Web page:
This book is well written and contains practical soccer best practices for a player. The author breaks down common tactical situations and provides meaningful advice for them. These situations might be described as patterns of play at the individual level. I recommend this book to players at a U13 level or higher.
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on May 30, 2015
A really good book. Lots of common sense advice. I read the book and gave it to my ten year old son. He loves it! He has been asking me questions to clarify some of the pointers but generally understands most of the concepts. I really like that the chapters are short and concise. My favorite is the one on using the "toe kick" with a reference to a YouTube video that brings the point home. A must for soccer players young and old.
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on May 4, 2013
I've been coaching for many years both Boys and Girls teams. As a coach I always feel that there is something else I should have pointed out to my players, but lacked the insight and or words to convey it to my players. I feel that Dan has touched on many of the "Soccer Problems" that occur in a game but are never addressed by the coach. In each chapter you will find a common soccer problem addressed and dealt with with insight and humor! Like the other reviews I too plan on getting this book for each of my assistant coaches and players. Thanks for taking the time to write this book Dan.
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on March 10, 2014
Some very good insight on the little things that players can and need to do. I don't agree with all of the author's points, but nonetheless, I think the book is extremely valuable due to its conciseness and the simplicity with which he makes his points. I think it is a great read for soccer players from around 11 years old on up.
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on February 2, 2015
I have the joy of assistant-coaching along side the top HS Boys Varsity Soccer coach in the USA. Our coaching team has frequently referenced Dan Blank's IQ1 and IQ2 as the most comprehensive sources of easily taught, though powerful, how-to-play-soccer concepts. I have watched players adopt Dan's lessons immediately create more opportunities for themselves and their team. We have had the HS boys read his IQ 1 book and the coaches draw ideas from the IQ 1 & 2 books all season long.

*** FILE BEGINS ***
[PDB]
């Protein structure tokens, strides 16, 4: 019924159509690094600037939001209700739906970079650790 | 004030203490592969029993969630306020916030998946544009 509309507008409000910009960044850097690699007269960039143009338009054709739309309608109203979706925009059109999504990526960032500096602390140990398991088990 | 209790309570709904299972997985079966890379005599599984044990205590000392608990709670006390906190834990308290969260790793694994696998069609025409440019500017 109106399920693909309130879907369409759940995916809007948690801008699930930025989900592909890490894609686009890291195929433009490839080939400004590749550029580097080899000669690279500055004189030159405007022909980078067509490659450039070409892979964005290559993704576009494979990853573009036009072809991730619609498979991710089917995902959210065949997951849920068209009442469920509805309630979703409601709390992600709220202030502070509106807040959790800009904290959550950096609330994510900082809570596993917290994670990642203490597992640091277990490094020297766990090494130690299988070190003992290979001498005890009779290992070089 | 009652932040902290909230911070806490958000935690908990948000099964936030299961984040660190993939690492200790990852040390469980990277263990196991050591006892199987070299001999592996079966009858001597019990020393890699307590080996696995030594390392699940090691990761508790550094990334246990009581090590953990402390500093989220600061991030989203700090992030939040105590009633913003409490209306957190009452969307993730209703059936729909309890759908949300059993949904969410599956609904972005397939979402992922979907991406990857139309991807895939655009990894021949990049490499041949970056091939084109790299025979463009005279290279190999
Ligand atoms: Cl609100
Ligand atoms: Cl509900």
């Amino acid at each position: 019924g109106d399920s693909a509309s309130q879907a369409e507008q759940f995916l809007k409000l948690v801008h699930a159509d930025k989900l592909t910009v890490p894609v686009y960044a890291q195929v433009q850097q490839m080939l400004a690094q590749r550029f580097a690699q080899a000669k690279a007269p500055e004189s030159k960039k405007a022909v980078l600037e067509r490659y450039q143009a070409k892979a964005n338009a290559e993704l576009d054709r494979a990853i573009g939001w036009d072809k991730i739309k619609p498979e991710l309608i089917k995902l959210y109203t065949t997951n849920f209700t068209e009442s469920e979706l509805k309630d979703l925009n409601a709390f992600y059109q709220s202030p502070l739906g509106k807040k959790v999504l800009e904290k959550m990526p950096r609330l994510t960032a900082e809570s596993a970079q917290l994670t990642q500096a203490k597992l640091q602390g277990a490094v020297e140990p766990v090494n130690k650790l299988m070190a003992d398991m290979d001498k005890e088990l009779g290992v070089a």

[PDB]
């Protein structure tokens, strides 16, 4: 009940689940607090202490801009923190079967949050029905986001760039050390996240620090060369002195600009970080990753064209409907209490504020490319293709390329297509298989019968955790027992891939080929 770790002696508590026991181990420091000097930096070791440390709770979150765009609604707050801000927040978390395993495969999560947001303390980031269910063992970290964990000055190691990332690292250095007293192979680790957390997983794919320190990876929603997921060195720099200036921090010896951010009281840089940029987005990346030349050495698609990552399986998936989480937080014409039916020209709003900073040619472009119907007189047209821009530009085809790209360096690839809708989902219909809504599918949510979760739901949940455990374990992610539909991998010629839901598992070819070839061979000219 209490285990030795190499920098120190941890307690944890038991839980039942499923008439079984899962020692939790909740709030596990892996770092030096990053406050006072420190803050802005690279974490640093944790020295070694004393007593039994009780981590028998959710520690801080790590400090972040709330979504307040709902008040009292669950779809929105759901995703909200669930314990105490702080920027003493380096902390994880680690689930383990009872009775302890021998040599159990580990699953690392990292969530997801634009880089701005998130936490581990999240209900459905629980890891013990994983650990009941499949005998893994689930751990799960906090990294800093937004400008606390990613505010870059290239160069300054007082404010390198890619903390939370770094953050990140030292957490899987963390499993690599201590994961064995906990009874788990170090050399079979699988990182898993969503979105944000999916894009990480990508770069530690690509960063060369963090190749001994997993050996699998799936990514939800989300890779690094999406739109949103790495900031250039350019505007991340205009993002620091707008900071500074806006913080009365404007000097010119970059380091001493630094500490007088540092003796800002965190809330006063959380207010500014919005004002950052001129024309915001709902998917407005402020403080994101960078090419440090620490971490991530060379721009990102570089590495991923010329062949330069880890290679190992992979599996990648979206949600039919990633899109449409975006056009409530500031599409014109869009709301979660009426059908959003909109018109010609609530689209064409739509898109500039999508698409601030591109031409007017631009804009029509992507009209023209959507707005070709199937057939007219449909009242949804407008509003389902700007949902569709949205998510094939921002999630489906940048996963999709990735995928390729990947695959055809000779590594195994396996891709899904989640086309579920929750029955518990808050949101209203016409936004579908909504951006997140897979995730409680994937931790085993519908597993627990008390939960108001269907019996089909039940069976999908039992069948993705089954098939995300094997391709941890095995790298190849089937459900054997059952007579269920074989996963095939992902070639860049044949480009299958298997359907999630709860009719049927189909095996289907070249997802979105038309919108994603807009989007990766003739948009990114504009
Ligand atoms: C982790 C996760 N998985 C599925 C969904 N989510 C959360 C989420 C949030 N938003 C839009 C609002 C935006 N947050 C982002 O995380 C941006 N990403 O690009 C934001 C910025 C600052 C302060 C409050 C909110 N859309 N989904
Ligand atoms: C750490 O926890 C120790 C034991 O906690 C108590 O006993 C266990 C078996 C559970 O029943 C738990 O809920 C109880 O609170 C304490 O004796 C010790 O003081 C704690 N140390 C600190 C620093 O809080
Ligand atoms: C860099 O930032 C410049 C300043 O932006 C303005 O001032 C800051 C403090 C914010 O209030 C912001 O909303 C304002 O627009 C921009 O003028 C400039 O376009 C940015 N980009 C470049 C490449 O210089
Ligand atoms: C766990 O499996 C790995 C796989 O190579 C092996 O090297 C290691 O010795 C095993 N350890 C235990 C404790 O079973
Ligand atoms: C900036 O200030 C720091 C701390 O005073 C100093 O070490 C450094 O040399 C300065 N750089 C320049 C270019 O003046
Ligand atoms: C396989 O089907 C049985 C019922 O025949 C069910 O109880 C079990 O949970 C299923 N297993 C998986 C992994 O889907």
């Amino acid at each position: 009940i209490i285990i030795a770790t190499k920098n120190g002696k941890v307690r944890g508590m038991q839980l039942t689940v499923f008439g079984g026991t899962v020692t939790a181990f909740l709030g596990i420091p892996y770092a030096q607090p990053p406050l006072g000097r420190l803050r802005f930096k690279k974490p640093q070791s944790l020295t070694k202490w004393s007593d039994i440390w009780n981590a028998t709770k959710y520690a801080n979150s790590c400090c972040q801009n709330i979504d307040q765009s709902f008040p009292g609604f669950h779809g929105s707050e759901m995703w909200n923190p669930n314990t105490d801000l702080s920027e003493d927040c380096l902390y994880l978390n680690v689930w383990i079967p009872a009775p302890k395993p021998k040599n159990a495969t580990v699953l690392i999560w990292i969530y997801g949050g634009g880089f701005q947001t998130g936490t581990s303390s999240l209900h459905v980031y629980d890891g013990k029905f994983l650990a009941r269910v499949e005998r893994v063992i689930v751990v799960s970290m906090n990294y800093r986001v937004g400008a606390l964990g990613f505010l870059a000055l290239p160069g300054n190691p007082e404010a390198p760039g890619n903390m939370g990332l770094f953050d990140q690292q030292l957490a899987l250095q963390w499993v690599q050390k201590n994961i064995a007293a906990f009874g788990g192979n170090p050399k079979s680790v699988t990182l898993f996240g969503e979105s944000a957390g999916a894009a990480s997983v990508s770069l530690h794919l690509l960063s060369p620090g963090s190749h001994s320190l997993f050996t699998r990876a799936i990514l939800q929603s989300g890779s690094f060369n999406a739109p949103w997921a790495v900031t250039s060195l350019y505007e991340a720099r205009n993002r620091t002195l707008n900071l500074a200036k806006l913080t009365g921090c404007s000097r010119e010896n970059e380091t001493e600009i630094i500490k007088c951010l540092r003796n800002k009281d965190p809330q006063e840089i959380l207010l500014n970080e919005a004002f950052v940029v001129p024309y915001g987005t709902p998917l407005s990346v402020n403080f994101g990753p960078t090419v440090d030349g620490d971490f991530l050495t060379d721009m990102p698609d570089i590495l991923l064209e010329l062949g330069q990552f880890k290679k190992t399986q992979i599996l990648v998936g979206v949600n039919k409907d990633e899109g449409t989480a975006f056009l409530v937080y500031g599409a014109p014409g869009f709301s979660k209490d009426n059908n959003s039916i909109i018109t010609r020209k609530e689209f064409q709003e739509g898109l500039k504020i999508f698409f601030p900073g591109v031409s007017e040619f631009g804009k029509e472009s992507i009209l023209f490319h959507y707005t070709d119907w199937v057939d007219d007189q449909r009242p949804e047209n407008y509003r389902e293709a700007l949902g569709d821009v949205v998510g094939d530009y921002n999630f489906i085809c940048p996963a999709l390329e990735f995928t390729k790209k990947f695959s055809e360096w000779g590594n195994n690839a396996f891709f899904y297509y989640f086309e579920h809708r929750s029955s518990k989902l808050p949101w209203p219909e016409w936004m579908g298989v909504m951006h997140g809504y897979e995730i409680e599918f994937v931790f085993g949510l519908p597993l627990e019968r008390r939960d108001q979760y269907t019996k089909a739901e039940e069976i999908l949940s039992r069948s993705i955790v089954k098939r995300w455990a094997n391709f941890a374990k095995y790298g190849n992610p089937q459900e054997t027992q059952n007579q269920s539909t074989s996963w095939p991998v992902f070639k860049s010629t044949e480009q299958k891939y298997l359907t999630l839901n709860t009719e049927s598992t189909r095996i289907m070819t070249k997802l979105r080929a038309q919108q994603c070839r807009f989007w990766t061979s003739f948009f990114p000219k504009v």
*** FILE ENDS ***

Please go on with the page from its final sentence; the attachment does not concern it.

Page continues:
I recommended Dan's books to all engaged parents, and tested his lessons with select club players ranging from U10-U14 with great results. If you want to get more out of your passing, ball control, movement on the field, and your attacking/defending skills, the Soccer IQ1&2 are fantastic. One bit of advice.... don't try to adopt every lesson at once. Read through the books and then incrementally add to your game 1 or 2 of the ideas each week or two. If that is too fast, add 1 idea every 3+ weeks. Focus on getting the concept to work for you before moving on to another lesson.
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on August 18, 2015
This is, without a doubt, the finest book I have read regarding playing soccer (and it certainly helps focus a coach too) and what to do and not do. It is written capably enough that my teenager has no issues understanding what is being said and grasping the point made in each chapter. The chapters are only a page or two, some are just a paragraph. The book wastes very little time, it gets to each point quickly and there are plenty of examples to go with each point.
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on July 22, 2013
A really great read. Each concept is broken down in a very short and understandable way for players and coaches. I coach girls and it's nice to have a book written from that perspective.
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on July 25, 2015